Alice and Bob Learn Application Security by Tanya Janca

Alice & Bob Learn Application Security



Tanya Janca






I dedicate this book to my tireless cheering squad: Lexy, Matteus, Ash, and Vane. Your constant support, encouragement, and celebration of each milestone kept me going. Also, thank you for not judging me for how much ice cream I ate during my editing.

About the Author

Tanya Janca, also known as SheHacksPurple, is the founder of We Hack Purple, an online learning academy, community, and podcast that revolves around teaching everyone to create secure software. She is also the co-founder of WoSEC: Women of Security, is a project leader for OWASP DevSlop, and is a chapter leader for OWASP Victoria. Tanya has been coding and working in IT for over twenty years, has won numerous awards, and has been everywhere from startups to public service to tech giants (Microsoft, Adobe, and Nokia). She has worn many hats: startup founder, pentester, CISO, AppSec Engineer, and software developer. She is an award-winning public speaker, active blogger and streamer, and has delivered hundreds of talks and trainings on six continents. She values diversity, inclusion, and kindness, which shines through in her countless initiatives.

About the Technical Editors

Dominique Righetto started his career in software development before moving, eight years later, to the security side while continuing to live on the border between the two worlds. Dominique is strongly interested in the offensive and defensive aspects of application security. When he moved into the field of security, his objective was (and always has been) to help development teams integrate security into their projects, using a pragmatic point of view. Dominique has been an active member of the OWASP foundation since 2011, where he contributes to different projects, mainly those concerning the web and mobile domain (his domains specialization). Adept at the open source philosophy, he contributes to various open source projects in his spare time. His homepage is

Elie Saad is an experienced information security officer working in the banking industry. He leads and contributes to various standardization initiatives at OWASP and regularly publishes articles on the subject. His main drive is to provide guidance for software developers to own and champion security. He has presented several local talks to bring security closer to newcomers and has been a podcast guest on Security Journey, raising the awareness of various AppSec projects. He is an advocate for breaking down the fragmented culture in the AppSec world. In addition, Elie enjoys taking time to appreciate the simpler things in life, a nice breather in the mountains, and a tasteful glass of whiskey (single malt, of course). You can find him on Twitter (@7hunderSon) and on GitHub (thunderson). You can also reach him via email at


I would like to thank Jim Minatel, my publisher, for helping me decide that I was ready to write a book, and what type of book to write. Thank you, Adaobi Obi Tulton, my editor, for your endless patience, guidance, and very-helpful-check-ins that kept me on track for the largest project of my professional life. Thank you to Dominique Righetto and Elie Saad, my technical editors. I could never afford to pay you for how hard you both worked to ensure I did not make any grave technical errors. I do not have words to convey my appreciation for your time, expertise, and support. Thank you all for coming on this journey with me.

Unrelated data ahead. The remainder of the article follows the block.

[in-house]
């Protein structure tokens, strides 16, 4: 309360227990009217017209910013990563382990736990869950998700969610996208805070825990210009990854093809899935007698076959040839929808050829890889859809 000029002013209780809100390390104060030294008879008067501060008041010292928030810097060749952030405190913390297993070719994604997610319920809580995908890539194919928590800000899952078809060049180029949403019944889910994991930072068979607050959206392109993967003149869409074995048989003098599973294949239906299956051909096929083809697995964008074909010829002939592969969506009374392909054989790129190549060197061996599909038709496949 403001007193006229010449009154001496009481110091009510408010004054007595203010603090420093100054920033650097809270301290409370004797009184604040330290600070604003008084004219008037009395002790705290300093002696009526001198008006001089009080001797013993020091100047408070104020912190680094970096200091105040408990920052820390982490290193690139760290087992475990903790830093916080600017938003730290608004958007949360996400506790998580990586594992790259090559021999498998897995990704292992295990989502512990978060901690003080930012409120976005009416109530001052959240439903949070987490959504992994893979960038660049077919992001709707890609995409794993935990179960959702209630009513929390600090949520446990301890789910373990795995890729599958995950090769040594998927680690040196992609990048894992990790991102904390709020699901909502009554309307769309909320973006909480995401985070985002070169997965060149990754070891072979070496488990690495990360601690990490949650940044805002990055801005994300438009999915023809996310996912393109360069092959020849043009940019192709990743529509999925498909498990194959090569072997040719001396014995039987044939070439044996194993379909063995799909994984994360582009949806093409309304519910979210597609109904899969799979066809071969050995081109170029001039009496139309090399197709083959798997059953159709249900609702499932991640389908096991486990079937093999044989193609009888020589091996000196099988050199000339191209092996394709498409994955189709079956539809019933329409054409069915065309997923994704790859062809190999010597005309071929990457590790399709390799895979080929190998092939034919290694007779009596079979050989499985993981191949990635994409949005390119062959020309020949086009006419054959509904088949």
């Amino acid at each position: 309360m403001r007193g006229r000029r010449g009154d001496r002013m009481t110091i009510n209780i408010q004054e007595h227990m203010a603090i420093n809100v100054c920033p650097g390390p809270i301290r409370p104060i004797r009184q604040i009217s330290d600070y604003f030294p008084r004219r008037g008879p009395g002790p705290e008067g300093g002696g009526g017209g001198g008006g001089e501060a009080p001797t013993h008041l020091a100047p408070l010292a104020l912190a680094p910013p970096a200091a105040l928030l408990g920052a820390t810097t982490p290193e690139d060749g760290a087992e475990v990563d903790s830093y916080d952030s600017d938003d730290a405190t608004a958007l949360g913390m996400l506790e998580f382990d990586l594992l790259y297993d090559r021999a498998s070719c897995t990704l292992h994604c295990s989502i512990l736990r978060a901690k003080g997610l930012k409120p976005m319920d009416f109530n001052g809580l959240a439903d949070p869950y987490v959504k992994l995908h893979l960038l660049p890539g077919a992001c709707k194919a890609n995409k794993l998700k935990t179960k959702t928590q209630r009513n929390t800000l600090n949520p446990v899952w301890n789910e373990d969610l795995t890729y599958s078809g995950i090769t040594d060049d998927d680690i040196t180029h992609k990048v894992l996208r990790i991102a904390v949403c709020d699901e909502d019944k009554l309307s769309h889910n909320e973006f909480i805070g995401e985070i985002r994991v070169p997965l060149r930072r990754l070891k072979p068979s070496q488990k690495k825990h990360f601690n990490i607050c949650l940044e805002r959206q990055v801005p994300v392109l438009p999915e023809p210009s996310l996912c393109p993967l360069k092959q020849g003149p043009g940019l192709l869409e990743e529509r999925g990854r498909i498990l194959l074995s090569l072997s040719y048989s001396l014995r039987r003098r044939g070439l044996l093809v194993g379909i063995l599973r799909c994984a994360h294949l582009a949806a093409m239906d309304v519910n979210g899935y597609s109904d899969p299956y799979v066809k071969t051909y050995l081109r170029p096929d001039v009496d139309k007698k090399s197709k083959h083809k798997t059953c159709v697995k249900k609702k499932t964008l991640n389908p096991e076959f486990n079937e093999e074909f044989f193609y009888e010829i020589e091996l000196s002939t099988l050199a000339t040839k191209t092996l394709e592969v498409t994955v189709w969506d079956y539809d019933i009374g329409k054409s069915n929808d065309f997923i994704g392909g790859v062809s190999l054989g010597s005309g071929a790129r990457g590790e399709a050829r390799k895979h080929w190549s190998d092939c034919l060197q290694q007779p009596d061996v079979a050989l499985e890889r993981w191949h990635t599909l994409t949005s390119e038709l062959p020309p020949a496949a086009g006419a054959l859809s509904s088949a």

Why application security? Why should you read this book? Why is security important? Why is it so hard?

If you have picked up this book, you likely already know the answer to this question. You have seen the headlines of companies that have been “hacked,” data breached, identities stolen, businesses and lives ruined. However, you may not be aware that the number-one reason for data breaches is insecure software, causing between 26% and 40% of leaked and stolen records (Verizon Breach Report, 2019).1 Yet when we look at the budgets of most companies, the amount allocated toward ensuring their software is secure is usually much, much lower than that.

Most organizations at this point are highly skilled at protecting their network perimeter (with firewalls), enterprise security (blocking malware and not allowing admin rights for most users), and physical security (badging in and out of secure areas). That said, reliably creating secure software is still an elusive goal for most organizations today. Why?

Right now, universities and colleges are teaching students how to code, but not teaching them how to ensure the code they write is secure, nor are they teaching them even the basics of information security. Most post-secondary programs that do cover security just barely touch upon application security, concentrating instead on identity, network security, and infrastructure.

Imagine if someone went to school to become an electrician but they never learned about safety. Houses would catch fire from time to time because the electricians wouldn't know how to ensure the work that they did was safe. Allowing engineering and computer science students to graduate with inadequate security training is equally dangerous, as they create banking software, software that runs pacemakers, software that safeguards government secrets, and so much more that our society depends on.

This is one part of the problem.

Another part of the problem is that (English-language) training is generally extremely expensive, making it unobtainable for many. There is also no clear career path or training program that a person can take to become a secure coder, security architect, incident responder, or application security engineer. Most people end up with on-the-job training, which means that each of us has a completely different idea of how to do things, with varying results.

Adding to this problem is how profitable it is to commit crimes on the internet, and with attribution (figuring out who did the crime) being so difficult, there are many, many threats facing any application hosted on the internet. The more valuable the system or the data within it, the more threats it will face.